Inside a Hoarder's Brain
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Inside a Hoarder's Brain

Whenever I catch an episode of “Hoarders” on A&E, I’m fascinated – and baffled that people can live that way! But most hoarders can’t help themselves without intervention. A study reveals a malfunction in the brain’s decision-making network is behind the disorder.

Hoarding is classified as an obsessive compulsive disorder, or OCD, which is an anxiety disorder which drives someone to do something as a result of repeated thoughts or feelings. But the new study offers evidence that hoarding is its own dysfunction. Brain scans of hoarders revealed differences between their brains and those with OCD and healthy adults.

Hoarders were asked to decide whether to keep or toss their junk mail. They also had to decide on someone else’s mail. Using functional magnetic resonance imaging or fMRI, the subjects’ brains were monitored for changes and activity in the anterior cingulated cortex and insula – the decision-making network.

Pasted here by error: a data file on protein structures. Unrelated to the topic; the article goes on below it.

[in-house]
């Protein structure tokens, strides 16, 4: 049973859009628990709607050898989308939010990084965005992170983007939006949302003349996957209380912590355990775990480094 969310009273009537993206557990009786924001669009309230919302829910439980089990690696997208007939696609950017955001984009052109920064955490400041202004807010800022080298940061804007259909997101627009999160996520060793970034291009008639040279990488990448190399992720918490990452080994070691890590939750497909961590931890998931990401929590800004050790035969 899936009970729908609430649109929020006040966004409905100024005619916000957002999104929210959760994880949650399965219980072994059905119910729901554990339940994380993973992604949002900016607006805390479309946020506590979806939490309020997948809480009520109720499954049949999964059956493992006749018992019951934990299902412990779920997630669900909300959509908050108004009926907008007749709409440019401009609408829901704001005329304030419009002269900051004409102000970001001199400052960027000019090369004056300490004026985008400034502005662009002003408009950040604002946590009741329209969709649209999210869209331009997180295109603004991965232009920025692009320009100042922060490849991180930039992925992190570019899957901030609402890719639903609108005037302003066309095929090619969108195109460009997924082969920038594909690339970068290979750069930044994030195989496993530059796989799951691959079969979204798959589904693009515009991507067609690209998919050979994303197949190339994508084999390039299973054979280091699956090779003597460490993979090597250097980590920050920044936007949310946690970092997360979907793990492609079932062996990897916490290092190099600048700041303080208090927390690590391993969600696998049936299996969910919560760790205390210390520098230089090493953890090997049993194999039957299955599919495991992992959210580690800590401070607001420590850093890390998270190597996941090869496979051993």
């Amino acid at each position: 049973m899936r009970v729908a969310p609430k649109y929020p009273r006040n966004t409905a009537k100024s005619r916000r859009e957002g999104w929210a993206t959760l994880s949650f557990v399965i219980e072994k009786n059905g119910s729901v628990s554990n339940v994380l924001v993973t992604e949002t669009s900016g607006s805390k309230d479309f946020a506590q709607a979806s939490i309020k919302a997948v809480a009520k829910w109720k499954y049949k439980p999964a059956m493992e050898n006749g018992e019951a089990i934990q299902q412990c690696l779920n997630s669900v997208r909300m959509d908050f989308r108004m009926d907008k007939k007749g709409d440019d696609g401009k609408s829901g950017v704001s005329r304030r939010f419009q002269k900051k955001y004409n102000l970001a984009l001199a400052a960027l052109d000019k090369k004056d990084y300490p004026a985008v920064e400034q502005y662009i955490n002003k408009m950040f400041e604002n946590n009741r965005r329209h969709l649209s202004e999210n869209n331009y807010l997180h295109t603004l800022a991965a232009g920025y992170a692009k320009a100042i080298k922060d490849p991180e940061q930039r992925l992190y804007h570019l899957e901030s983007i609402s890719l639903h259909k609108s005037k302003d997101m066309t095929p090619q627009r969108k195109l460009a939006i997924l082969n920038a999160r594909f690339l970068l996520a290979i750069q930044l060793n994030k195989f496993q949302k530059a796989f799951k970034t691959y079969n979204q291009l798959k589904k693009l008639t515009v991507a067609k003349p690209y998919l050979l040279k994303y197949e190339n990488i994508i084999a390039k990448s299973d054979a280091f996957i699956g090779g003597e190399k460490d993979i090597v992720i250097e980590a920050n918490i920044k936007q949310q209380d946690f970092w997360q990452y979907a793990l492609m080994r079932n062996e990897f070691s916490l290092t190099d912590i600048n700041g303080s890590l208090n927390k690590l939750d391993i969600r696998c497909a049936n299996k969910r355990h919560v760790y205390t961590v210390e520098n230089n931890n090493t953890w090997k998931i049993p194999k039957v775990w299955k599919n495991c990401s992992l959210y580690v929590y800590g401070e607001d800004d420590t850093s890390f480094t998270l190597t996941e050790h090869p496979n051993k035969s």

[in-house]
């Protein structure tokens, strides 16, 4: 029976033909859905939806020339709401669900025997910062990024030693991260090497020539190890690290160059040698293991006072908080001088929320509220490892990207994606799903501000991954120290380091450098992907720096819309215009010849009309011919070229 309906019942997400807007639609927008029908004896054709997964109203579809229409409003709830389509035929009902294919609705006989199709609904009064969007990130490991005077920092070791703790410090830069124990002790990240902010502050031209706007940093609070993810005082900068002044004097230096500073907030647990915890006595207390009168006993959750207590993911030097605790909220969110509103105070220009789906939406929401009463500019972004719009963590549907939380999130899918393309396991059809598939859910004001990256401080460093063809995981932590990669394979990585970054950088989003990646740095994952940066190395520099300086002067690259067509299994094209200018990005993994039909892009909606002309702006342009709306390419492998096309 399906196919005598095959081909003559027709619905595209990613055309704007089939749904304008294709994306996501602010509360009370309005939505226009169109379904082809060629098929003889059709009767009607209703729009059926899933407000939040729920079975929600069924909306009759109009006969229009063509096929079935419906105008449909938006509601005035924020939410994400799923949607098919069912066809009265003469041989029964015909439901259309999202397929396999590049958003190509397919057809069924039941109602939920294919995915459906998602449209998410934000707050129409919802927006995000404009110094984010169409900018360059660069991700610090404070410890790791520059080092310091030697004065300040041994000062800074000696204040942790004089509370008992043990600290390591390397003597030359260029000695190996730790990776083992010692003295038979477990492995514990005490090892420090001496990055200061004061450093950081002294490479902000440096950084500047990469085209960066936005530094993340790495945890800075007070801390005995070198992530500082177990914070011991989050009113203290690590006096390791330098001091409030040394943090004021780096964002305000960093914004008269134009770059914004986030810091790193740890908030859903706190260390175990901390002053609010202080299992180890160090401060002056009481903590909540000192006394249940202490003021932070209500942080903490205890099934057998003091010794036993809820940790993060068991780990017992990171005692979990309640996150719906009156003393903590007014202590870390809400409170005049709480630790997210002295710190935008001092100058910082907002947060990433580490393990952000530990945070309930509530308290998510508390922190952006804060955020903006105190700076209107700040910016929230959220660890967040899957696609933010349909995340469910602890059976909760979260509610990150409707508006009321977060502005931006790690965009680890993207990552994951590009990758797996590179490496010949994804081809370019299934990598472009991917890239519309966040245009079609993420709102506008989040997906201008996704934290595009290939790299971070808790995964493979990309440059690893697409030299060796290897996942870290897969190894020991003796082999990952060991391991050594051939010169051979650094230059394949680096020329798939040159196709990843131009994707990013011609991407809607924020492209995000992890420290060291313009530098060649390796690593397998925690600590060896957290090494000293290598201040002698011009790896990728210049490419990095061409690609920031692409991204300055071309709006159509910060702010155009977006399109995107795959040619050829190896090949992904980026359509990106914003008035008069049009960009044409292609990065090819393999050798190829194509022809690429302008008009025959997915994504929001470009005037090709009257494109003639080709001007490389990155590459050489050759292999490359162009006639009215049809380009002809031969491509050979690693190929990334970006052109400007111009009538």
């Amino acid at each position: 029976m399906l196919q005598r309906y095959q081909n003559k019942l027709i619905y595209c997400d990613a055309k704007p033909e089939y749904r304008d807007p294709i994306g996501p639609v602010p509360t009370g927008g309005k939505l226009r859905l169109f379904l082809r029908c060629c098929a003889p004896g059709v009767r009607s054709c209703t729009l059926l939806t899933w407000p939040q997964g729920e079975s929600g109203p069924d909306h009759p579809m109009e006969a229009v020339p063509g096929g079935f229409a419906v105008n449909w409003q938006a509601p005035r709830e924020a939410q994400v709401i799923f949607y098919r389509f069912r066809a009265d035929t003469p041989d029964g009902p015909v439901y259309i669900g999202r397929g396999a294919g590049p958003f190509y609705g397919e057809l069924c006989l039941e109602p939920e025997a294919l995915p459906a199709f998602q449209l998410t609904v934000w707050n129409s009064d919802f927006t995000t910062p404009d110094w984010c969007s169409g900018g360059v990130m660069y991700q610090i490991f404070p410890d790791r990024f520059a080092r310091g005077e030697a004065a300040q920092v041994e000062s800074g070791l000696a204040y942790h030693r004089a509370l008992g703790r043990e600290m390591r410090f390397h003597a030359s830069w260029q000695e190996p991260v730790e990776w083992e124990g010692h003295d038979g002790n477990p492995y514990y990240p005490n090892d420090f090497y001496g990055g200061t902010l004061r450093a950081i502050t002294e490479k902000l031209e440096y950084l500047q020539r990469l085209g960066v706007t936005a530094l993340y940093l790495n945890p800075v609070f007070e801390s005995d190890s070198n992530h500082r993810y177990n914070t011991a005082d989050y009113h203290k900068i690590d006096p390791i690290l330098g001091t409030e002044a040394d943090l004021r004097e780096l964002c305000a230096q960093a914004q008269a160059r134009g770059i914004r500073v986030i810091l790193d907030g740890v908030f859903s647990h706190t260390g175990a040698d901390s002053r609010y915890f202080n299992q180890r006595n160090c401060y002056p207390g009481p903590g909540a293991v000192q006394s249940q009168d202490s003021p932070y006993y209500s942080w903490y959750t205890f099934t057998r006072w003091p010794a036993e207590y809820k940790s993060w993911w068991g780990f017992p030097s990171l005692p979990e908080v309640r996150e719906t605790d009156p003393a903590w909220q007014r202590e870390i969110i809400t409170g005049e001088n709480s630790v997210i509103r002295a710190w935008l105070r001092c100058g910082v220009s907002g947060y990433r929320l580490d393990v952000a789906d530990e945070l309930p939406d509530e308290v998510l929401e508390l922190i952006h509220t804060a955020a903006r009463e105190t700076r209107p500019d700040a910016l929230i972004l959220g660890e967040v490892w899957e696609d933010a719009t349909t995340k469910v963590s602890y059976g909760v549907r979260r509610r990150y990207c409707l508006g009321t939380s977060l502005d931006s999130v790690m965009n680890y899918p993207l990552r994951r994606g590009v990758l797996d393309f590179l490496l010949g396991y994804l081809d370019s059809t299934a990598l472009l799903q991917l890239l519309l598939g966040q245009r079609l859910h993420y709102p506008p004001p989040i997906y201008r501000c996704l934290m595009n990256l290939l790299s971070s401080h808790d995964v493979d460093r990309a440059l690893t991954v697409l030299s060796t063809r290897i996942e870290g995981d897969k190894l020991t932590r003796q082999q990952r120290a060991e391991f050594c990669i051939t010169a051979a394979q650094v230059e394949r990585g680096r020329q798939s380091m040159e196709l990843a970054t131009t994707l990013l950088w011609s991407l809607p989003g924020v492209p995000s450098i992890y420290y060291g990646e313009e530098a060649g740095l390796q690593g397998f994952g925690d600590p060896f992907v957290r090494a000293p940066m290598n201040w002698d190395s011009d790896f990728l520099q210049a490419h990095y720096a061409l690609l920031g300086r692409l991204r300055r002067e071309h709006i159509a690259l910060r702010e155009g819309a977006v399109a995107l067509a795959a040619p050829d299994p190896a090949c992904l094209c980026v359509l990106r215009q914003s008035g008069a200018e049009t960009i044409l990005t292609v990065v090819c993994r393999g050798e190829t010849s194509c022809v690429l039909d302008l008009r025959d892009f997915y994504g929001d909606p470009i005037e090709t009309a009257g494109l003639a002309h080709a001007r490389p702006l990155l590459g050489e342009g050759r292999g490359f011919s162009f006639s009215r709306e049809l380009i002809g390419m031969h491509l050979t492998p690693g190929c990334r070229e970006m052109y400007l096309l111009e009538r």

Faced with whether or not to throw away a piece of their mail, hoarders felt more anxiety compared with the other groups. The scan revealed a massive increase in activity which explains why they feel overwhelmed and unable to throw anything away. In contrast, when deciding on other people’s mail, that area of the brain wasn’t stimulated, suggesting the malfunction allows them to ignore their own mess.

If hoarding is reclassified as its own disorder, additional treatment methods could be tailored to help sufferers. It’d also benefit those around them who face a well documented health and fire hazard from all that clutter.

For more information…

Diagnosis and Assessment of Hoarding Disorder
R.O. Frost, G. Steketee, D.F. Tolin. (2012). Annual Review of Clinical Psychology. Vol. 8, 219-242.

Comprehensive review article that presents the history in this area, the new criteria for diagnosis and a wealth of facts about this disorder.

Why aren't hoarders bothered by all that junk? Scientists find a clue
Nice, layman-friendly review of the recent study by David Tolin, PhD, at Yale University School of Medicine that describes changes in regions of the brain by fMRI leading to the hypothesis that hoarding affects and may be caused by malfunctioning in decision making.